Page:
Interested in commercial real estate, but don’t have a million dollar IRA? You aren’t alone. However, with a self-directed IRA there are several different options available to obtain the funding you need for the investments you choose to acquire.
Commercial real estate (CRE) can be a good passive investment. Today’s costs are considerably lower than in the past, making now a perfect time to purchase property and diversify your self-directed IRA. However, commercial properties are often valued more than 10 times that of a residential rental property and your IRA may not be in the million-dollar range. Hence the question, “How do I get my smaller IRA invested into a commercial property?”
First of all, let’s define commercial real estate.
CRE refers to buildings or land intended to generate a profit, either from capital gain or rental income. You can choose to maintain either an active or passive investment in commercial real estate. An active investment requires that you are more involved with the daily tasks of managing and/or improving the property, which in itself is a full-time job. This article will focus on using CRE investments as passive, wherein you would hire a property manager to be in charge of the management of the property. There are several major types of commercial property that can be used in this manner, including multifamily buildings, retail and/or office space, industrial structures, and hospitality establishments.
Why would I want to invest in commercial real estate?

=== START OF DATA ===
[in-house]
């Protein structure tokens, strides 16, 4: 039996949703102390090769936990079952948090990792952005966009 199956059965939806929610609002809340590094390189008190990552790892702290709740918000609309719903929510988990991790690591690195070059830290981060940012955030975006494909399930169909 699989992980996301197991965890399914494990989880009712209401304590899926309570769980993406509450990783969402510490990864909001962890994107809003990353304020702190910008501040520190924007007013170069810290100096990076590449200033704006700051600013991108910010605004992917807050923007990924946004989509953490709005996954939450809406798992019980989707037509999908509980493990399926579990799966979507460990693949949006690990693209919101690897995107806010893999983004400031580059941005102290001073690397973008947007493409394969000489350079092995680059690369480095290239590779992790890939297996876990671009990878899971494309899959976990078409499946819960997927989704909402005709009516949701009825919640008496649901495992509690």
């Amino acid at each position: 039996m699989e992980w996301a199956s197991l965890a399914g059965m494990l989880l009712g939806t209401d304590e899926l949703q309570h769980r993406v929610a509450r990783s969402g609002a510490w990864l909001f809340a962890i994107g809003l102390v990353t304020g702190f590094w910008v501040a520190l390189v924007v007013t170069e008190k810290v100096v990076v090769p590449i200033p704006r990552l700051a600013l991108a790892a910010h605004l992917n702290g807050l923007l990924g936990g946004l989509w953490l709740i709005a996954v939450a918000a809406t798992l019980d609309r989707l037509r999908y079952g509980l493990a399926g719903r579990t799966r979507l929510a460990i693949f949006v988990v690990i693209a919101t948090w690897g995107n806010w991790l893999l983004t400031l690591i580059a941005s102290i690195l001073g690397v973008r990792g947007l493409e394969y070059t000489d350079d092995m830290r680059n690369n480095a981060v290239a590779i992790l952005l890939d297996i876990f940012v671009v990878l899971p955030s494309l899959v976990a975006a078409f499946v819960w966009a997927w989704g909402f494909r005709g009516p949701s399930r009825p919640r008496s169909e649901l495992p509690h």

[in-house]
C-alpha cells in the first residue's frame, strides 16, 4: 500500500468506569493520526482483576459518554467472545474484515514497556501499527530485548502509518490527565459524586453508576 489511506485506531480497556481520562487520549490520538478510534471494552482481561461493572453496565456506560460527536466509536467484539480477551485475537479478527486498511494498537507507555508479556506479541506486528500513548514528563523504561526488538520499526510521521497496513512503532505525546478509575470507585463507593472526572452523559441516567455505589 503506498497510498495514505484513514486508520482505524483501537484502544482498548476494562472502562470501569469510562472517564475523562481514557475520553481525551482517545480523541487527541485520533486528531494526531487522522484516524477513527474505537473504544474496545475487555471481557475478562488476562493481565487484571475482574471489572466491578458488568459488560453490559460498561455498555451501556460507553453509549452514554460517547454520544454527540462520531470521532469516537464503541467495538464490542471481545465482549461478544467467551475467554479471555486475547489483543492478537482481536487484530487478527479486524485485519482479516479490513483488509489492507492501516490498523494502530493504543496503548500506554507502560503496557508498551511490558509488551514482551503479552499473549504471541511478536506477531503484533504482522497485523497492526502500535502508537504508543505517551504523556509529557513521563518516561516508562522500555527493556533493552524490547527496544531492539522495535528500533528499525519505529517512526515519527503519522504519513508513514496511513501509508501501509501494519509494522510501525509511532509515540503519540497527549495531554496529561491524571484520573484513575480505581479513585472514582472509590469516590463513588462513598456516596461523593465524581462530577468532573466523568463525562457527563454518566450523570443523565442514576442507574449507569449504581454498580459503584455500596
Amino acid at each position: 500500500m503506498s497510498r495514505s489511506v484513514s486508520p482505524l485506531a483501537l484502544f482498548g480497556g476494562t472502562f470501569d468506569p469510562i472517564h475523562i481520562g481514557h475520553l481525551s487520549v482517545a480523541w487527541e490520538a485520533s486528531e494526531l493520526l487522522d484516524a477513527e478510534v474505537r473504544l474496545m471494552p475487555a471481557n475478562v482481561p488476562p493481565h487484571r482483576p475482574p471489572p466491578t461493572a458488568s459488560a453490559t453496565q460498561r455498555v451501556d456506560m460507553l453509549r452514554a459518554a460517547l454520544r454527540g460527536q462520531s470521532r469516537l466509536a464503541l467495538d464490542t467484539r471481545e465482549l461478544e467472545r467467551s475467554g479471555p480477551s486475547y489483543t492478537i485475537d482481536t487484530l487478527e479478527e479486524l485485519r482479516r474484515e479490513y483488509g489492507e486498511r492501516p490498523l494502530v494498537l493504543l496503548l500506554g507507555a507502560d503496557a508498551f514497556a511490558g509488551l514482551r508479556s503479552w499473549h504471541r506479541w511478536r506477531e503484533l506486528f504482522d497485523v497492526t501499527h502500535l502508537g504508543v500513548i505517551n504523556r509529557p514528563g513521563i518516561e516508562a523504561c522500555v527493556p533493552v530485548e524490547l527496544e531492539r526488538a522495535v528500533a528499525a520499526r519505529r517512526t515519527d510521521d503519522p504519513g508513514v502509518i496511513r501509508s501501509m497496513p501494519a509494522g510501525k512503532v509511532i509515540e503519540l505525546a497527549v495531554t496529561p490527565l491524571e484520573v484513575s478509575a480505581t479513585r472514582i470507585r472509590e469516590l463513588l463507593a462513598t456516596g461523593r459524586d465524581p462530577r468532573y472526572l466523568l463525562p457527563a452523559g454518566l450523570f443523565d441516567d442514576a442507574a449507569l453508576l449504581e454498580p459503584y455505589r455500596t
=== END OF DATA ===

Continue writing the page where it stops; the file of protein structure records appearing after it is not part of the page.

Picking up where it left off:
One good thing about using CRE as a passive investment is that someone else manages the property and they mail your self-directed IRA the monthly rental check. Any expenses made toward the property come out of your IRA, or a specific separate account designated for expenditures towards the maintenance of that property. Another positive thing is the return on investment. Many commercial real estate investments produce double-digit returns, increasing the value of your portfolio with minimal “work” by you.
How do I invest in commercial real estate?
There are many funds that have two arms, if you will. One arm specializes in raising capital by selling shares of a fund. For example, the fund manager may form an entity, such as an LLC or private placement that is trying to purchase a $1 million property that needs some improvements. The financing goal is to raise $500,000 in equity and then borrow $700,000 for a total of $1.2 million.
It’s important to point out that the IRA may be subject to unrelated debt financed income (UDFI) tax in this situation. If the loan secured by the fund is non-recourse, then the IRA is subject to the tax. However, if the fund manager guarantees the loan, then there is no UDFI liability.
In order to raise the equity, the sponsor will offer units of the LLC or private placement for $50,000-$100,000 each with a minimum investment of one to two units. That’s where your self-directed IRA comes in. You may not want to risk your entire IRA, but $50,000 might be feasible.
The second fund manager’s arm specializes in managing the property. As mentioned before, a property manager relieves the investor of the burden, which makes it a passive investment. The management company does take a fee, but it takes care of the upkeep, puts tenants in the offices, etc.
Why wait to get started?
Ultimately, it is up to you to decide what type of investment to make, which is what makes self-direction powerful. Here are some tips if you decide to acquire commercial real estate as an investment in your self-directed IRA.
* Get to know your fund manager
* Study the market, understand the time frame (from acquisition to the realization of gains)
* Always seek sound legal and tax advice in every transaction
If you have any questions regarding this article or would like to learn more about self-directed real estate IRAs, please contact us.